Generally speaking, the area is made up of (a) Howard gravelly silt loam (HrA on Map 2) from Mohawk Avenue to and including the Flint property; (b) Unadilla silt loam (UnB) follows the Mohawk River to the west and extends south to form the high ground on the Hook Farm; and (c) Hamlin silt loam (Ha) covers the islands and the lower portions of the Hook. All three soils are characteristic of deep, well drained, level deposits that are "suited to row crops, hay, pasture, and woodland"; water tables are generally high. The Howard soil collects on glacial outwash terraces and mounds ("kames"), while the Unadilla and Hamlin soils are associated with alluvium, the latter particularly in flood plains. The U.S.D.A. notes that Hamlin soils, while subject to flooding, are rarely inundated during the growing season; however "stream bank cutting" may be a problem. (U.S.D.A. 1978:44,48,79)

C. Flora and Fauna

This part of Glenville is covered with housing, mostly from the mid 20th century. Nonetheless, locals report frequent visits by snapping turtles, snakes (one attested by Michele Norris was more than an inch in diameter), skunks, raccoons, opossums, and occasional deer, as well as many types of birds including herons and hawks. A heron pair lived in the creek beside the Flint property, at least until last year. Domesticated animals are currently limited to pets, although Deed K (page 578) mentions cattle, sheep, pigs, a horse or two, and chickens among Fredrick Rees's holdings, and the Saturday Globe (1901) at the time of David Reynolds's murder refers to "horse stalls" and a "cow barn", also to Reynolds's recent annoyance "by the loss of about 30 fowls".

The wild menagerie is at least partly due to the woods that line the banks of the creek, even on parts of the farmed islands. The arboreal vegetation of the region is said to be "Northern Hardwoods": maple, birch, beech, and hemlock with some oak (Kuchler 1964). While it seems impossible to discern the Flint property in the historic deeds, these do mention "wood land of Meselis [Marselis]" (Mortgage XII:95-96, dated 1799) and "that certain parcel of Woodland (formerly so called)" (Deed H:446-447, dated 1830); this might be the Flint property, or Hook Island, or much of the unfarmed area north and northwest of Reese Creek (therefore including the Flint property). In any case, it shows that some amount of tree cover persisted in this area, which supports the claim that much of Glenville was used for wood lots for Schenectadians well into the 19th century (Howell and Munsell 1886:186).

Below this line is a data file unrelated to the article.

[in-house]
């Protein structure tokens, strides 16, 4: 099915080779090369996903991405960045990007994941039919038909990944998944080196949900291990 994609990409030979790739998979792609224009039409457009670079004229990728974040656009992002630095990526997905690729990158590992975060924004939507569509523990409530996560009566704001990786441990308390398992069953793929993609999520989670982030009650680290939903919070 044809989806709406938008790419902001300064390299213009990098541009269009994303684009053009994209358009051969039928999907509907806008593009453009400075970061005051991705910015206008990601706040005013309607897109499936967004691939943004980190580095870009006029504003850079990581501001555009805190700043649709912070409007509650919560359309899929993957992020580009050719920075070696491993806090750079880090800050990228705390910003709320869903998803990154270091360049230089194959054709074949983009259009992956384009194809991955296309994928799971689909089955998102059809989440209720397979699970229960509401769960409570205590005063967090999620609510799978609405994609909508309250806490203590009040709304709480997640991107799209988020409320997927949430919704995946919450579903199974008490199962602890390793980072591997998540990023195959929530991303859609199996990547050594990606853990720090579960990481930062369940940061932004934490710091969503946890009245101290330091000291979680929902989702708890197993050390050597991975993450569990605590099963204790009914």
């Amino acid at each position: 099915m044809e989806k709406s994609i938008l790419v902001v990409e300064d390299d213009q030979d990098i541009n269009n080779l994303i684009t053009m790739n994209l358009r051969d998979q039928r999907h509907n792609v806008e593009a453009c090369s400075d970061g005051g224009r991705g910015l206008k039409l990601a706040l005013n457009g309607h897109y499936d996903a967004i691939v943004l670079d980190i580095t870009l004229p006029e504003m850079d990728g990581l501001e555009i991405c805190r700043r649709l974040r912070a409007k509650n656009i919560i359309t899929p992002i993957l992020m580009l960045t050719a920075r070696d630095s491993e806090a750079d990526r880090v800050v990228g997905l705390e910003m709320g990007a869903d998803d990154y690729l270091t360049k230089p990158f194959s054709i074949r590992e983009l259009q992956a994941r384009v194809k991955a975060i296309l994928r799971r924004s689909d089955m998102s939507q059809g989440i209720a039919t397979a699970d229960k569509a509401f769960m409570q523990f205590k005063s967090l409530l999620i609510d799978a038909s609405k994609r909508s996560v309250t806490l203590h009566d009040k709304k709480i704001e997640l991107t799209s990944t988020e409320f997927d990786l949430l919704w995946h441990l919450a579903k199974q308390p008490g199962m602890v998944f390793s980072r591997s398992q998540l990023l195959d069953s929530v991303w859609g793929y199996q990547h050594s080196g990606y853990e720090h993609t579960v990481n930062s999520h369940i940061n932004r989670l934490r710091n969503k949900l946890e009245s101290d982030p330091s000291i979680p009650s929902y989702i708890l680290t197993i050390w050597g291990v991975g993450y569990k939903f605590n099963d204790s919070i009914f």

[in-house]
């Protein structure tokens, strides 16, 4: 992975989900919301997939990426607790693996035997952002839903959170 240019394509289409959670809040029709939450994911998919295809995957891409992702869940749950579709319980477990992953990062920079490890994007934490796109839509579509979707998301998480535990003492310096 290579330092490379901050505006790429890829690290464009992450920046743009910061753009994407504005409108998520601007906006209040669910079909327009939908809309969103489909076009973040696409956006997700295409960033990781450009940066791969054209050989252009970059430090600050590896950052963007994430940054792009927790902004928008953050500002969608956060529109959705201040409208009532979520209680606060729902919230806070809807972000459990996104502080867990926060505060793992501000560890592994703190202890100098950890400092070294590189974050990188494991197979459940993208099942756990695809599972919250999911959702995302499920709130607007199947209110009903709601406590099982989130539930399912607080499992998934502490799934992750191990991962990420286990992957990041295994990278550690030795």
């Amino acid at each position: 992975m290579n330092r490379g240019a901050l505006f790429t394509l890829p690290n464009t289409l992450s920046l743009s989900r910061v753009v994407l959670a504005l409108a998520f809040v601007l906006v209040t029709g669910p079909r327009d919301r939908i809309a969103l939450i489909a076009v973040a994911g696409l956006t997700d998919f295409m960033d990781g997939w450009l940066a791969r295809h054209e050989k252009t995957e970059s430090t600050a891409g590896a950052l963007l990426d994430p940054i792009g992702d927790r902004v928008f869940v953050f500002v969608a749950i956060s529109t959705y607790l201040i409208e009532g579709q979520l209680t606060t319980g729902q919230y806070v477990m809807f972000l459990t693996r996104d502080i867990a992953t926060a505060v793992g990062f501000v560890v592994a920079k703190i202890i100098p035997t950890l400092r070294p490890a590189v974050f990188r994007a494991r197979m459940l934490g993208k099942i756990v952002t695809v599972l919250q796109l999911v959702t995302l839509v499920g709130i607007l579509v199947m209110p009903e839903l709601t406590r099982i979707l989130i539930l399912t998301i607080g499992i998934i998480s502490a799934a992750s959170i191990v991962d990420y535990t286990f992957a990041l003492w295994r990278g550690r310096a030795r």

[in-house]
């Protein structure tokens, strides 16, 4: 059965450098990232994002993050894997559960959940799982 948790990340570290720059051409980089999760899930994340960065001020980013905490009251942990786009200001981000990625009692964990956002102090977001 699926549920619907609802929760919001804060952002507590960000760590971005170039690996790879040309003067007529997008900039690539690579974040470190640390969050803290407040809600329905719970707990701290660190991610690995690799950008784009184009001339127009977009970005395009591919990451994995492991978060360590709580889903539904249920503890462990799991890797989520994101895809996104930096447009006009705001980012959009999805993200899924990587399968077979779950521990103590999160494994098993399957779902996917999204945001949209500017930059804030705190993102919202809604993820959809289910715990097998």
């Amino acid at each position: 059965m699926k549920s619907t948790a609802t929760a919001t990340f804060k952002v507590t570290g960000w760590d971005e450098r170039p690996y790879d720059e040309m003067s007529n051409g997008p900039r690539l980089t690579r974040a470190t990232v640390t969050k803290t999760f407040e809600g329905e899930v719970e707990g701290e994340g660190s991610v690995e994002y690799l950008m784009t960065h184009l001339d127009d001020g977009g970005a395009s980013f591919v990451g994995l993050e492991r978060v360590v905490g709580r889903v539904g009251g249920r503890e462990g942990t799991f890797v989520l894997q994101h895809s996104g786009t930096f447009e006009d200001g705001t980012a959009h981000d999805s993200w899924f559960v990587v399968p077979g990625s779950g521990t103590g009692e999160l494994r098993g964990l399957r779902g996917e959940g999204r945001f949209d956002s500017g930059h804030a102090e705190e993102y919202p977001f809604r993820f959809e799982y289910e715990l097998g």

Nowadays maple and oak seem to dominate the banks, although the maples lining the road here were clearly planted by humans some time past. Bushy undergrowth is sparse near the Flint House but more common on the mud flats. Until fairly recently the Flint property was used for corn, and the upland of the Hook Farm has continued to be in cultivation through the 20th century. The part of Hook Island adjacent to the Flint property is cultivated field, while the Mohawk side is wooded mud flats. Some of the other islands are also farmed. This is actually rather remarkable, considering that much of New York farmland was turned to pasture (or housing) when the broomcorn industry collapsed in the later 1800s (Howell and Munsell 1886:192), and the state's small farms continue to dwindle in number (see, e.g., Johnson 2004).